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Dozens of teens detained after Philadelphia's earlier curfew

From Susan Candiotti and Ross Levitt, CNN
Police on bicycles detain a minor for a curfew violation in Philadelphia.
Police on bicycles detain a minor for a curfew violation in Philadelphia.
STORY HIGHLIGHTS
  • NEW: Philadelphia police picked up 50 juveniles for violating a stricter curfew
  • The curfew follows a rash of mob attacks
  • The curfew remains at 10 p.m. or midnight for minors elsewhere in Philadelphia
  • Parents can be fined for repeat curfew violations

Philadelphia (CNN) -- Philadelphia police picked up 50 juveniles for violating the city's beefed-up curfew which took effect Friday night, authorities said Saturday.

The City of Brotherly Love is cracking down after a rash of teen violence by roving mobs. Late Friday, there were no signs of trouble, police spokesman Ray Evers told CNN.

"It definitely made a tremendous difference," he said, referring to the curfew.

Police patrolled the two areas under curfew, including downtown areas popular with locals and tourists during the Friday night curfew. The 50 teens are among the first charged with violating the newly strengthened city ordinance, which forbids anyone under 18 from being out on the street after 9 p.m. Fridays and Saturdays in two locations: Center City, in the downtown area, and University City, the west Philadelphia neighborhood where the University of Pennsylvania is located.

An hour after the curfew took effect, police had taken 22 juveniles between the ages of 14 and 17 into custody, Evers said.

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All 50 minors were cited with a code violation for breaking the curfew, and were not allowed to leave the police precinct until they were picked up by a parent or guardian. All 50 were picked up by Saturday morning, Evers said.

Mayor Michael Nutter announced the earlier curfew following a string of mob attacks by young people alerted to gatherings via email and social media.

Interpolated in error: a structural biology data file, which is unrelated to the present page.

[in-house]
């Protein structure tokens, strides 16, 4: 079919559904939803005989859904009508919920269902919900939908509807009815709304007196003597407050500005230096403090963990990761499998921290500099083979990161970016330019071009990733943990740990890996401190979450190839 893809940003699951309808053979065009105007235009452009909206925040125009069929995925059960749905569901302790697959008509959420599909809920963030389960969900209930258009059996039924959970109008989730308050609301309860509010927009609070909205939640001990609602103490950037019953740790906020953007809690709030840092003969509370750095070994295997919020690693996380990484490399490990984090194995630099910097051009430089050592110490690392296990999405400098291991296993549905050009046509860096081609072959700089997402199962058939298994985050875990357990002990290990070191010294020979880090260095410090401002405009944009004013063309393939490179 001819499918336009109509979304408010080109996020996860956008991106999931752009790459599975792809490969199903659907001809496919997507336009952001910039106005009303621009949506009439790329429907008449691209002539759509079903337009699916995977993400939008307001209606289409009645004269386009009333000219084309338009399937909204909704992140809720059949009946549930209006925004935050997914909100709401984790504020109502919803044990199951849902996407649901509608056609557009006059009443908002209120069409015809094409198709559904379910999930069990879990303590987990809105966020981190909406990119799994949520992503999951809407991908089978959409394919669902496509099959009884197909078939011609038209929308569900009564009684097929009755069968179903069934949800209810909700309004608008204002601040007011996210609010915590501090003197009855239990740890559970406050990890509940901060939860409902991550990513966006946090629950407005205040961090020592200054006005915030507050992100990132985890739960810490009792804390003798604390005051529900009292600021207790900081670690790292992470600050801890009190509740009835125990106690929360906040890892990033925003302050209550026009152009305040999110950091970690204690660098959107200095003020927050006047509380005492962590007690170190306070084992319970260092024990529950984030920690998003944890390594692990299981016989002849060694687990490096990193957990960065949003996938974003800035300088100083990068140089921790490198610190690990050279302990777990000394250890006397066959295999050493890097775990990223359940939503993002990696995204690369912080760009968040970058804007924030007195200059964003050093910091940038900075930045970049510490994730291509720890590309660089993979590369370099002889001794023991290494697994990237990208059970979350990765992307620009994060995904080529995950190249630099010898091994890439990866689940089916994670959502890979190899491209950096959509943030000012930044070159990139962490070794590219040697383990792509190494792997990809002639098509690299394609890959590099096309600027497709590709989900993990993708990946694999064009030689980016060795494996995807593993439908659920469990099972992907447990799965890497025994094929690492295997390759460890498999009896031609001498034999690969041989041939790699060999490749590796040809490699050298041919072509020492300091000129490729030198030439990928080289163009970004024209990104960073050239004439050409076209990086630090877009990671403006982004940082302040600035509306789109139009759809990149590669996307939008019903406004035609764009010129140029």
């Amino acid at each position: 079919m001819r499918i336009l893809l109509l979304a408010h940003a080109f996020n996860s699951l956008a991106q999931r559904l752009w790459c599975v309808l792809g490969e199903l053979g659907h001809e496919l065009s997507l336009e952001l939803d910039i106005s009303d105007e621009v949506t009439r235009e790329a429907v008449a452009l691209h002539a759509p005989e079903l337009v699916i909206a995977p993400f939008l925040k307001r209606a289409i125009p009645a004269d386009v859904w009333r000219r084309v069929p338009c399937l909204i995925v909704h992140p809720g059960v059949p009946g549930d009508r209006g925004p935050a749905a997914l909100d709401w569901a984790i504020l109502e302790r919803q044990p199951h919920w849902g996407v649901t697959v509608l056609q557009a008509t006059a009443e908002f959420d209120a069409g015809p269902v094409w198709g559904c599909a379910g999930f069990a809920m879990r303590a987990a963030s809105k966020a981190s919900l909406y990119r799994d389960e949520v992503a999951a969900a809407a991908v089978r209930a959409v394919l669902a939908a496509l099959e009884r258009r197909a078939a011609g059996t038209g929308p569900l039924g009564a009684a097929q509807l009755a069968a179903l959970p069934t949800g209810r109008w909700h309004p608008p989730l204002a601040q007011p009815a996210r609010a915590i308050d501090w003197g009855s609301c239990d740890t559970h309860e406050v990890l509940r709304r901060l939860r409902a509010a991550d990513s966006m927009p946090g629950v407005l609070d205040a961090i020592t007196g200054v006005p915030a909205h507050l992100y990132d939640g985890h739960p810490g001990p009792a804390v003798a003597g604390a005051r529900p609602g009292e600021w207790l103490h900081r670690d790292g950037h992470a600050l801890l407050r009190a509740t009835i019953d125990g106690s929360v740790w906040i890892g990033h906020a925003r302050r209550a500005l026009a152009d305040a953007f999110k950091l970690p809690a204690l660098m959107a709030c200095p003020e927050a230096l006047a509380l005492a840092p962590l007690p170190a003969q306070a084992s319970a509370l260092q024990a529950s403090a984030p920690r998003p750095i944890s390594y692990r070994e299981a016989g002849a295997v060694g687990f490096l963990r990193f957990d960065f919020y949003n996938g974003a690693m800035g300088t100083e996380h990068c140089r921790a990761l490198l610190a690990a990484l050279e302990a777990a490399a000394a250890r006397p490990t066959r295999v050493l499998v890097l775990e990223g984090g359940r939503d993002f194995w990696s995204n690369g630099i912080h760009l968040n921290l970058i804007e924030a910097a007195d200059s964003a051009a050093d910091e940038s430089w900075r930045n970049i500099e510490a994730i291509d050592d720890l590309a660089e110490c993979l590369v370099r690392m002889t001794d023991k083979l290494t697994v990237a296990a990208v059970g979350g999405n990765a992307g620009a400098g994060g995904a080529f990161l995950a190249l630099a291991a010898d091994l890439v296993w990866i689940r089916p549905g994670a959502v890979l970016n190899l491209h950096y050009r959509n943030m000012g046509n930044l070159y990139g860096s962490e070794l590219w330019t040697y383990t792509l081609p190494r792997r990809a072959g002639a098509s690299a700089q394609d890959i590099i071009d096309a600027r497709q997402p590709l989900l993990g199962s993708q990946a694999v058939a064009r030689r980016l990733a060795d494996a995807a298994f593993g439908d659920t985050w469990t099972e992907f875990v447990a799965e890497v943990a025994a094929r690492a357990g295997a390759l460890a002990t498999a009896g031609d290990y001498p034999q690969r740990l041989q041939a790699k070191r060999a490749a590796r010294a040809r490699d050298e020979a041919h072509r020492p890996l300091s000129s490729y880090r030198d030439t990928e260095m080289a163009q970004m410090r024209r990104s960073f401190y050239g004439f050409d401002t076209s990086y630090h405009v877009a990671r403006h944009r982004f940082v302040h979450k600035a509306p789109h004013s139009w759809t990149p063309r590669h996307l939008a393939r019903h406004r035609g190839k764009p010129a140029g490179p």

"It's a growing problem in this country," Philadelphia Police Commissioner Charles H. Ramsey said Friday.

Nutter delivered tough remarks in a church sermon last weekend that has received international attention -- a blunt, no-excuses scolding that coincided with the start of the England riots.

An African-American, Nutter noted that those involved in the Philadelphia attacks are predominantly black and said their behavior damaged themselves and their race.

He upheld religious values, underscored the importance of parental discipline and lambasted absentee parents, particularly fathers, for neglecting and not keeping watch over their children.

Nutter's measures target both young attackers and their parents or legal guardians.

He signed an order temporarily moving the curfew up an hour on Fridays and Saturdays for everyone under the age of 18 in the two targeted enforcement districts.

Throughout the rest of the city, the curfew will remain 10 p.m. for those under the age of 13 and midnight for minors between ages 13 and 18.

"Minors who are caught breaking curfew will be sent home, brought home or transported to a police station where their parents will be contacted. Minors may be issued a citation with a $100 to $300 fine for a first offense," the city said in a news release.

If parents don't come for their child "within a reasonable time, police will contact the Department of Human Services to start an investigation."

Parents will receive a notice for first violations, and will be fined up to $500 for successive violations. They are also subject to imprisonment for up to 90 days for repeat curfew violation offenses, according to the city.

In addition, parents "whose child under the age of 18 is found liable or guilty by a court for injury, theft or other criminal acts" will be liable to the person who suffered the injury or loss of property," the statement said.

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